Question 23 – Should there be dedicated funding for the Int. Educ. – the answer surely is no more than any other sector.

    Question 24 – Again they plump for more money, in addition to the above they want to top it by additional funding, to the detriment of other sectors, for Int. Educ. alone. Some more equal than others.

    Question 25 – the demand for integrated education is not assessed, should an audit be done to effectively plan and budget for integrated education? – The answer is certainly, and for all sectors also, we need to know what to plan for and what is more appropriate.

    Question 26 – Who should be responsible for conducting the audit? Obviously a disinterested body who would then plan accordingly in a fair manner appropriate to the audit. But we know from earlier questions that the Alliance Party want the Dept. et al to be championing Int. Educ. so can I suggest the CCMS for balance?

    Question 27 – Should teaching be exempt from Art 71 of the Fair Employment law? Yes, absolutely without any hesitancy. It protects the ethos of the school and respects the wishes off the parents.

    Question 28 – Following on from above would repeal encourage a more integrated workforce? Hardly in percentage terms. But that is not the point. The point is that schools are there to represent an ethos be that integrated or Catholic or State or whatever and the school should be protected from anything that undermines or threatens or compromises that ethos. Imagine a teacher in an integrated school saying he did not accept that ethos. How much respect for his/her views would guarantee his/her job security.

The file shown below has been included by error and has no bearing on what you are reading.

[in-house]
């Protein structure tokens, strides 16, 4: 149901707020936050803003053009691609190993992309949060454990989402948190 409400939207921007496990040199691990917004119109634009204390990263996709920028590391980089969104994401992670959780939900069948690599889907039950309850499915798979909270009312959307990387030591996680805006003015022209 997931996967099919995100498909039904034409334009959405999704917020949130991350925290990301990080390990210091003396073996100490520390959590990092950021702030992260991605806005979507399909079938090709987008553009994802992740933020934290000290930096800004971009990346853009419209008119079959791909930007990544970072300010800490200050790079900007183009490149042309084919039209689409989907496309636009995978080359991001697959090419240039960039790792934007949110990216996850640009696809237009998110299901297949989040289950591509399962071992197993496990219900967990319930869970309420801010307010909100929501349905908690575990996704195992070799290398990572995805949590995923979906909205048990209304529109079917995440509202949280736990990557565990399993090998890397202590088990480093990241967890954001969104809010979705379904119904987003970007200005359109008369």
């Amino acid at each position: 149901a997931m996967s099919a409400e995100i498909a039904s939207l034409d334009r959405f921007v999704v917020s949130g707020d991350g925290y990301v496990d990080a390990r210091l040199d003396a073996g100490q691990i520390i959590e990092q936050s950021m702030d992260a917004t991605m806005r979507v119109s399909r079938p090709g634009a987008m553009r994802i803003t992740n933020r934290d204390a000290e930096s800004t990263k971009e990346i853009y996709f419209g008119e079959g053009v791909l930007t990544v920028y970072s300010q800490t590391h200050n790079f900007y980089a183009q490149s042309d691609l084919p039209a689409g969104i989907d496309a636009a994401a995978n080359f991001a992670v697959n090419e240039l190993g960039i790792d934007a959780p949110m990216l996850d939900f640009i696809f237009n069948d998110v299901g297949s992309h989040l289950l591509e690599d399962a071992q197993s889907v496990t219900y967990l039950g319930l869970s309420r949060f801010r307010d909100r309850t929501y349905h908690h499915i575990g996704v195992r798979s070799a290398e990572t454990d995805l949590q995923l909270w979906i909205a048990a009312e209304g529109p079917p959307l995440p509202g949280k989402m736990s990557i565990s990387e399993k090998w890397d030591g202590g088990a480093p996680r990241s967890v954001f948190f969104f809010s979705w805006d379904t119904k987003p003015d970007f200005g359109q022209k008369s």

Question 29 – How do you think the proposed legislation will impact on human rights? Obviously it will have a negative impact on human rights as it will skew funding disproportionately from other sectors which will unavoidably hinder the pupils who attend the schools, this is clearly shown in the manner in which Catholic Education has performed once it was given the same financial support as state schools in the north. What this legislation will achieve is the return to the days that Catholics sit on the back of the school budget bus only now they will be joined by the State sector schoolkids and the new elite at the Int. Educ. will be at the front. It also threatens the human right of the parental right to choose the education that is right for them and their child.

    Question 30 – How do you think the proposed legislation will impact on equality of opportunity? – again negatively. If those children at the none integrated sector are getting less resources, and they will under this legislation, then they will suffer from less life opportunities.

    Question 31 Do you have any comments on the likely savings/financial implications of the proposed legislation? Yes – they cost a fortune and create a two tiered education system.

    Question 32 Do you have any other comments on the proposed legislation? Yes – forget it – about as needed as Claire Hanna’s Suckling Bill (or whatever she wants to call that).